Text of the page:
# What are the benefits to using 128X microstepping drivers on the X and Y axis of a FFF printer?

Assuming you have a high quality printer with a fast processor, will you see a noticeable improvement by upgrading from 16X/32X microstepping drivers to 64X/128X microstepping drivers? (e.g. smoother surface finish). In what ways do they perform differently from the more common 16X or 32X stepper drivers. I'm thinking the RAPS128, Silencioso, and Trinamic drivers vs the DRV8825, A4988 and A4988.

You will likely not see a noticeable improvement by upgrading from a 16x or 32x to a 64x or 128x microstepping driver. Depending on the motors you're driving and the size of the load you could actually see a decrease in quality.

Although microstepping increases theoretical resolution it does not necessarily increase accuracy. The reason is that microstepping significantly limits the incremental torque of the motor. This means that you may ask for a step but not get one because the torque of the step won't be enough to actually turn the shaft.

As an example: a motor running in full steps will have 100% of its rated holding torque. Moving to 16 microsteps/full steps drops this to ~10%, 128 drops it to ~1%.

The practical effect of this is that in high torque situations (such as printing at fast speeds) the motor may end up skipping some of the steps. In this way the increase in resolution can actually lead to a decrease in accuracy (smaller steps but they may not actually be taken).

A relevant calculation to do would be to work out what the different number of microsteps to full steps works out to in terms of horizontal, vertical, or whatever movement the motor drives. You can do this by measuring how far the stepper moves said surface in one revolution provided you know the number of steps it takes per revolution.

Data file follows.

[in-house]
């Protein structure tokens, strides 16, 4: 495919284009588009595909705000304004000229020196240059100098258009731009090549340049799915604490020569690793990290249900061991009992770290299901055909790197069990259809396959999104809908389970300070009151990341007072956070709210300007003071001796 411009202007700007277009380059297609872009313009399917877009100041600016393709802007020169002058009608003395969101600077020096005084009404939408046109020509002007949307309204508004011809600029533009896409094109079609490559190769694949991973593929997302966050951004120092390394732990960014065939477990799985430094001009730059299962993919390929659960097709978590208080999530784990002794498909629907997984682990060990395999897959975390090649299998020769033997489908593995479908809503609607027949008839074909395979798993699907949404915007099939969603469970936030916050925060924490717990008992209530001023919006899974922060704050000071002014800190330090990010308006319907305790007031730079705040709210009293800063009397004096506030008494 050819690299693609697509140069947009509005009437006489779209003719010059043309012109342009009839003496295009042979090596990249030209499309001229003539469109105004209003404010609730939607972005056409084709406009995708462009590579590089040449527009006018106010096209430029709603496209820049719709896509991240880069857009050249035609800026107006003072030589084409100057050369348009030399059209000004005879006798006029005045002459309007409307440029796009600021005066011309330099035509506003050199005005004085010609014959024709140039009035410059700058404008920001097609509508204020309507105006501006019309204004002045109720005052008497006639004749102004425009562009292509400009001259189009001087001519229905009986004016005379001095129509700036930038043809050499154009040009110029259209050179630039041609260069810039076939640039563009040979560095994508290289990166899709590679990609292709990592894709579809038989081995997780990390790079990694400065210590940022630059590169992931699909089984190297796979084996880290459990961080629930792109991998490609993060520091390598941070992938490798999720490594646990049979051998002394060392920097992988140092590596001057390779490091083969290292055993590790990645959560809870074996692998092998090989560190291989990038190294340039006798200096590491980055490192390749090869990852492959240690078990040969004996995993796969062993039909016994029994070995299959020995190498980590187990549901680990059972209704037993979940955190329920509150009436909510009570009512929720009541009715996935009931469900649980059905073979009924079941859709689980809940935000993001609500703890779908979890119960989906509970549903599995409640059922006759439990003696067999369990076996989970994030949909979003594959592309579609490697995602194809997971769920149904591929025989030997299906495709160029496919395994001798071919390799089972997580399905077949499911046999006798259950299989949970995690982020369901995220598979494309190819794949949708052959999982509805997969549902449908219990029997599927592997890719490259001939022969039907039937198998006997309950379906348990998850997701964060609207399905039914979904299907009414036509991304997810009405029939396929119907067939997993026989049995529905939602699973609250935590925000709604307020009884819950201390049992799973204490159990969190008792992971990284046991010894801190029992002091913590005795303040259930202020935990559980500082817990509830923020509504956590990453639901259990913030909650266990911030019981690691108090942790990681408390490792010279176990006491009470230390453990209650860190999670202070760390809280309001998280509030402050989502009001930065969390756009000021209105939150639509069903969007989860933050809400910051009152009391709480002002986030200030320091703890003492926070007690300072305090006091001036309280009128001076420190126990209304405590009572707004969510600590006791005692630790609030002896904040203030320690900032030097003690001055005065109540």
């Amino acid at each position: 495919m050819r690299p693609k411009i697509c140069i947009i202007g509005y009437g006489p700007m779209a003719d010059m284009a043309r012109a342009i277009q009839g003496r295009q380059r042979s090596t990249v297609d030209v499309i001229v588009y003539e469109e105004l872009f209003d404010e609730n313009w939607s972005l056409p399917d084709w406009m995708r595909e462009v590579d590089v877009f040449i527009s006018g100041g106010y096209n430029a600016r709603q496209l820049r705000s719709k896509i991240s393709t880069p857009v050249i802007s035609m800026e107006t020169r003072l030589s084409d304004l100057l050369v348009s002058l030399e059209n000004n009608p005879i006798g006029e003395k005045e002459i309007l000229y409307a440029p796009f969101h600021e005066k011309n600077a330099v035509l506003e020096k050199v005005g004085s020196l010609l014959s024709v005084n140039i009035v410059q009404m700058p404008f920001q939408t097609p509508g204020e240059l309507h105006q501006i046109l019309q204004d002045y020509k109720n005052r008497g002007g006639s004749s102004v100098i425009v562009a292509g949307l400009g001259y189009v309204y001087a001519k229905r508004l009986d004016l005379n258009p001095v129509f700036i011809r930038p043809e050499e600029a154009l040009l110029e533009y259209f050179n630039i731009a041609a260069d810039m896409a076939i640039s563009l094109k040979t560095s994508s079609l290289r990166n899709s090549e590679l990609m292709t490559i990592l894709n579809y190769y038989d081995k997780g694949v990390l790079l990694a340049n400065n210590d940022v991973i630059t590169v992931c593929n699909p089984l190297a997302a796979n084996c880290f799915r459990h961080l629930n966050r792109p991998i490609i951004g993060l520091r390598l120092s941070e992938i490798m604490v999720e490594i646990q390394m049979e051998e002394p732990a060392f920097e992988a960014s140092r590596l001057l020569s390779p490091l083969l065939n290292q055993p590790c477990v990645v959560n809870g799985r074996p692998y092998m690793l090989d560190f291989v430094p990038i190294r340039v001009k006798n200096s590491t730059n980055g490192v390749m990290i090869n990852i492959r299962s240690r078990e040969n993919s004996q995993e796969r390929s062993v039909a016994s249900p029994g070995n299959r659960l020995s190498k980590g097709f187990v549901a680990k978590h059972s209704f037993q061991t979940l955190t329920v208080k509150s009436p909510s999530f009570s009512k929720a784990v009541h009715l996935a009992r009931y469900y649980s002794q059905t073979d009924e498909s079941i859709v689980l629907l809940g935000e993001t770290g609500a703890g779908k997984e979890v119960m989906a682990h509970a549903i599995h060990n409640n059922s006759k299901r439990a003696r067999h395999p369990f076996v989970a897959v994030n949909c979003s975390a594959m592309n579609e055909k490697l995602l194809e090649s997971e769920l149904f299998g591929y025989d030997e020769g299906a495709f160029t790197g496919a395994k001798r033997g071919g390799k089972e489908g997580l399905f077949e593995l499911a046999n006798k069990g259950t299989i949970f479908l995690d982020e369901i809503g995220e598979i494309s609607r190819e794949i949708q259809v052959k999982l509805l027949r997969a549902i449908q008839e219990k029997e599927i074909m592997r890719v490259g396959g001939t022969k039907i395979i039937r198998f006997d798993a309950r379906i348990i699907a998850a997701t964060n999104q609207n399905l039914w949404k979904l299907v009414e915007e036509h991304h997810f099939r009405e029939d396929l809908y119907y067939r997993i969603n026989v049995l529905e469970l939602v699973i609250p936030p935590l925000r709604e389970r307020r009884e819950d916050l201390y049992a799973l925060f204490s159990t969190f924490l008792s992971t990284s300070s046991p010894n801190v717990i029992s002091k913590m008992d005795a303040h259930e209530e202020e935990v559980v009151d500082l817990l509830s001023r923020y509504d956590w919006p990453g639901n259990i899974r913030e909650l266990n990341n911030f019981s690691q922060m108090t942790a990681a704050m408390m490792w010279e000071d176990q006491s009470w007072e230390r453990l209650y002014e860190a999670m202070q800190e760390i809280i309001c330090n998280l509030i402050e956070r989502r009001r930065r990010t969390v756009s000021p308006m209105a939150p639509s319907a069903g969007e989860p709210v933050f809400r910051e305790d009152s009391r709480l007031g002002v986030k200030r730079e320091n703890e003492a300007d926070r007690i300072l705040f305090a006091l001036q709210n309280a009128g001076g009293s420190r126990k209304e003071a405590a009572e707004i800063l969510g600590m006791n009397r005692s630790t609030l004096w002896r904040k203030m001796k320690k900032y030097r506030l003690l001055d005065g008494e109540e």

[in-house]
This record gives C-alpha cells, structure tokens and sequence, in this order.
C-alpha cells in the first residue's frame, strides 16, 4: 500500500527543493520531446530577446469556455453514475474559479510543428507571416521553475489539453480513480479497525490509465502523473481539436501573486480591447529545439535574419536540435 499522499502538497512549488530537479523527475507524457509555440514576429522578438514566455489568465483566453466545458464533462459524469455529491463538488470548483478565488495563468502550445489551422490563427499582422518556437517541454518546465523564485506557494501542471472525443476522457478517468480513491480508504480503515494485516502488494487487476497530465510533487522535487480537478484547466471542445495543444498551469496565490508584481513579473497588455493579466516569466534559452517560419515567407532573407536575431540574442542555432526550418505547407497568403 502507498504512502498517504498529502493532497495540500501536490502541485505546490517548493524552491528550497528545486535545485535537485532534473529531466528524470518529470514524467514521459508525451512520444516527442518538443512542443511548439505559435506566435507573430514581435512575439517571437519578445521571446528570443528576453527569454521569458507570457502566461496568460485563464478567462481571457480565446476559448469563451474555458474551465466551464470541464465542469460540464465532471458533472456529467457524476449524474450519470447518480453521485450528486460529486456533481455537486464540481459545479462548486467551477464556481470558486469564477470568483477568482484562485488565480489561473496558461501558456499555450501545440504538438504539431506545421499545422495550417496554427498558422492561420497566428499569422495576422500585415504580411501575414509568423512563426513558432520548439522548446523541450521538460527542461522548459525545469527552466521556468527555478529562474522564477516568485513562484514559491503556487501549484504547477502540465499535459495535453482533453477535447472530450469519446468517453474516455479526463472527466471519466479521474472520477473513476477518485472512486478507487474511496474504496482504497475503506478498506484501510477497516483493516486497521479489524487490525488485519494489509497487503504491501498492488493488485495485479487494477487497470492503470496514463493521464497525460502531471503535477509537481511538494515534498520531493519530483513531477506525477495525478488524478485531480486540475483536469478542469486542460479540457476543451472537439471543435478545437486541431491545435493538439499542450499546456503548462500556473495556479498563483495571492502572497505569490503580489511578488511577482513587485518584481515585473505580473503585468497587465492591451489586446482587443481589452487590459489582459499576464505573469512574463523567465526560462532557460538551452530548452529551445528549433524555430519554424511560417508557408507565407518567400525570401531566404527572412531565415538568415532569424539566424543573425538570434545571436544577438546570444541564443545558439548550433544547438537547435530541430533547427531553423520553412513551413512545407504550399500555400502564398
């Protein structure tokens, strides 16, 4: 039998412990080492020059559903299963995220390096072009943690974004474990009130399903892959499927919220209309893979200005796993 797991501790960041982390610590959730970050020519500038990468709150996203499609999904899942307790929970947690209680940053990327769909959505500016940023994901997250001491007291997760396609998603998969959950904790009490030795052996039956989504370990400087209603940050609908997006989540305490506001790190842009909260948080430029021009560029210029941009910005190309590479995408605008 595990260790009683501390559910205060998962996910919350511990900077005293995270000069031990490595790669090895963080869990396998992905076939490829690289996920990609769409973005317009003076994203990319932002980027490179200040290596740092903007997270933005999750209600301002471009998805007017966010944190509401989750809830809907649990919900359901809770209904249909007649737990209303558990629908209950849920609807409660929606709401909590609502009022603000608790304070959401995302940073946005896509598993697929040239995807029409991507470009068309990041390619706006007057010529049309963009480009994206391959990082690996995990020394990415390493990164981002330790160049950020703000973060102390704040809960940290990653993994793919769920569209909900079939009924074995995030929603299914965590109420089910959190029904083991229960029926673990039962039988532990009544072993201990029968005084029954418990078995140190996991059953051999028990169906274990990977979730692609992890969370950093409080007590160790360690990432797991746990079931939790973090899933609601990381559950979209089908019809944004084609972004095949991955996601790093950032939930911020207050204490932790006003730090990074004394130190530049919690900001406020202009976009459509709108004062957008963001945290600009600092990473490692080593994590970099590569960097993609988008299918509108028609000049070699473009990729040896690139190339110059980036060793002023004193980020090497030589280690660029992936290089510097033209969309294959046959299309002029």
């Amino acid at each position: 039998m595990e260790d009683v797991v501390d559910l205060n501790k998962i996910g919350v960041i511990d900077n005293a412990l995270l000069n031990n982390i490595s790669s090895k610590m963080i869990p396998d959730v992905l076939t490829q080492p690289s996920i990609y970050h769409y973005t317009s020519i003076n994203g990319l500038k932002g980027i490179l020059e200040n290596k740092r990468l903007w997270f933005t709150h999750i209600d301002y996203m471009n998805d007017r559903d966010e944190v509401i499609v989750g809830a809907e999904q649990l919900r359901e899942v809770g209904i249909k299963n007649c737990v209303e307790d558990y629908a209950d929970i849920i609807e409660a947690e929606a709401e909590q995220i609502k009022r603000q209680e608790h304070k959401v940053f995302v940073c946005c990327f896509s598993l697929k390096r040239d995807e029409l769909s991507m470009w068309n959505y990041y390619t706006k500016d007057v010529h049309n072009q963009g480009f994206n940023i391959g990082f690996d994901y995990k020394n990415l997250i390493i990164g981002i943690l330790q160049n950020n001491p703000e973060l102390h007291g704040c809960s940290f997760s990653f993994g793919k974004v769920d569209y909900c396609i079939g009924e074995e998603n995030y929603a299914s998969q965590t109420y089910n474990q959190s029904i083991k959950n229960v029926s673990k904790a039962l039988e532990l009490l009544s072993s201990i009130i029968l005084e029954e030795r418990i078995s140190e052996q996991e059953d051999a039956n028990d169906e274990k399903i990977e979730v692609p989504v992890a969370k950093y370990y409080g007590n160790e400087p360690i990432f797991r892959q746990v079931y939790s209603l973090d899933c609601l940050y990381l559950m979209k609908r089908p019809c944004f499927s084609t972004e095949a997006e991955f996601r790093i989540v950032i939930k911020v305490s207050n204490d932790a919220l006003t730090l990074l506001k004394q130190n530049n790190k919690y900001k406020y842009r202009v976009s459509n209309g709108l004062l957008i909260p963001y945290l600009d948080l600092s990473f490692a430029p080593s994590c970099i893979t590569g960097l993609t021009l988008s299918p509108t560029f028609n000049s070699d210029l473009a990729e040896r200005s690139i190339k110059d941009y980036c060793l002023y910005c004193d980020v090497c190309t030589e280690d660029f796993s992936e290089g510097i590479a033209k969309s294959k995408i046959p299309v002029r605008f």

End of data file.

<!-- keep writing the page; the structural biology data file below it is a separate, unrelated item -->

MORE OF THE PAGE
Example:

With no microstepping: 1 turn/inch * 200 steps/turn = 200 steps/inch or .005 inch/step (127 micron resolution)

With 16x microstepping: 16 * 200 steps/inch or .0003 inch / step (8 micron resolution)

In this example 128x microstepping would be absolutely foolish. Every situation is different and you should use this information to make a decision based on your setup. Many manufacturers have recommendations on how far their motors can be microstepped.

• I think the sentence "As an example: a motor running in full steps will have 100% of its rated holding torque. Moving to 16 micro-steps/full steps drops this to ~10%, 128 drops it to ~1%." misses something important about stepper motors. A stepper motor torque-vs-position-error curve is like a sin curve. There is zero torque at zero displacement, and maximum torque at one full-step displacement. This doesn't change with micro-stepping. (cont)
– cmm
Dec 2 '17 at 21:23
• Thus, if you are taking 1/128th of a full step, it will truly give you very little torque. OTOH if you happen to stop, given a full step, at 1/128th of a step in error, you will also have a very small torque toward the correct position.
– cmm
Dec 2 '17 at 21:23

Prints benefit from higher microstepping in two ways:

Noise level

Using microstepping reduces noise from your printer's operation.

Print quality

Using higher resolution microstepping does not increase the physical accuracy of your prints meaningfully, but it can reduce surface artifacts such as moire.